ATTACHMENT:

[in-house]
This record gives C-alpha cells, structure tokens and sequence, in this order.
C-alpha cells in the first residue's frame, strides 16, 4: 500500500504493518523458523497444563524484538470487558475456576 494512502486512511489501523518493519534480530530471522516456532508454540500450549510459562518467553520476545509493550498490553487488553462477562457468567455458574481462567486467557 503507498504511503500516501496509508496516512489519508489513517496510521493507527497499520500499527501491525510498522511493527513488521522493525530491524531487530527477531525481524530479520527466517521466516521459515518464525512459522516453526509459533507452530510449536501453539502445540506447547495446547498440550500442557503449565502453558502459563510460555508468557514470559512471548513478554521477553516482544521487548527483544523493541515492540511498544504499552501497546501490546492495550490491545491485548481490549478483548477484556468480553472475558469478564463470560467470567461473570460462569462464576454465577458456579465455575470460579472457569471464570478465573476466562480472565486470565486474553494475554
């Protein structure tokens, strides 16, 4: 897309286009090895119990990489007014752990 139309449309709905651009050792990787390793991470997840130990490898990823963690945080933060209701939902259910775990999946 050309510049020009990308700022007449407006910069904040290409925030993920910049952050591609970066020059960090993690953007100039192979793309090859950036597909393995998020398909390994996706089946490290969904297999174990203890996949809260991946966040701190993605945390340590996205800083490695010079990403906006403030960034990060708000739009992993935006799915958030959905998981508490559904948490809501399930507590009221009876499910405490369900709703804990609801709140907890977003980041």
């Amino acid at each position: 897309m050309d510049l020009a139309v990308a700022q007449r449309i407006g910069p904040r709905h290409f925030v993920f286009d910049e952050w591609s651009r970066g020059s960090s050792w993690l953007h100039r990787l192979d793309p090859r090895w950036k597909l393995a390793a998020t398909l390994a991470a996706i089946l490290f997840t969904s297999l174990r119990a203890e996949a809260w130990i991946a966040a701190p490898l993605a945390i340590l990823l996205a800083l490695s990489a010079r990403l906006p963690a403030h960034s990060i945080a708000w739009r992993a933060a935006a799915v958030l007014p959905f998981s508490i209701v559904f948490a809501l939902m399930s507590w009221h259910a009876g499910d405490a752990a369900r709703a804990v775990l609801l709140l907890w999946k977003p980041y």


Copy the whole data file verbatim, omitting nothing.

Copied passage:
[in-house]
This record gives C-alpha cells, structure tokens and sequence, in this order.
C-alpha cells in the first residue's frame, strides 16, 4: 500500500504493518523458523497444563524484538470487558475456576 494512502486512511489501523518493519534480530530471522516456532508454540500450549510459562518467553520476545509493550498490553487488553462477562457468567455458574481462567486467557 503507498504511503500516501496509508496516512489519508489513517496510521493507527497499520500499527501491525510498522511493527513488521522493525530491524531487530527477531525481524530479520527466517521466516521459515518464525512459522516453526509459533507452530510449536501453539502445540506447547495446547498440550500442557503449565502453558502459563510460555508468557514470559512471548513478554521477553516482544521487548527483544523493541515492540511498544504499552501497546501490546492495550490491545491485548481490549478483548477484556468480553472475558469478564463470560467470567461473570460462569462464576454465577458456579465455575470460579472457569471464570478465573476466562480472565486470565486474553494475554
């Protein structure tokens, strides 16, 4: 897309286009090895119990990489007014752990 139309449309709905651009050792990787390793991470997840130990490898990823963690945080933060209701939902259910775990999946 050309510049020009990308700022007449407006910069904040290409925030993920910049952050591609970066020059960090993690953007100039192979793309090859950036597909393995998020398909390994996706089946490290969904297999174990203890996949809260991946966040701190993605945390340590996205800083490695010079990403906006403030960034990060708000739009992993935006799915958030959905998981508490559904948490809501399930507590009221009876499910405490369900709703804990609801709140907890977003980041």
């Amino acid at each position: 897309m050309d510049l020009a139309v990308a700022q007449r449309i407006g910069p904040r709905h290409f925030v993920f286009d910049e952050w591609s651009r970066g020059s960090s050792w993690l953007h100039r990787l192979d793309p090859r090895w950036k597909l393995a390793a998020t398909l390994a991470a996706i089946l490290f997840t969904s297999l174990r119990a203890e996949a809260w130990i991946a966040a701190p490898l993605a945390i340590l990823l996205a800083l490695s990489a010079r990403l906006p963690a403030h960034s990060i945080a708000w739009r992993a933060a935006a799915v958030l007014p959905f998981s508490i209701v559904f948490a809501l939902m399930s507590w009221h259910a009876g499910d405490a752990a369900r709703a804990v775990l609801l709140l907890w999946k977003p980041y």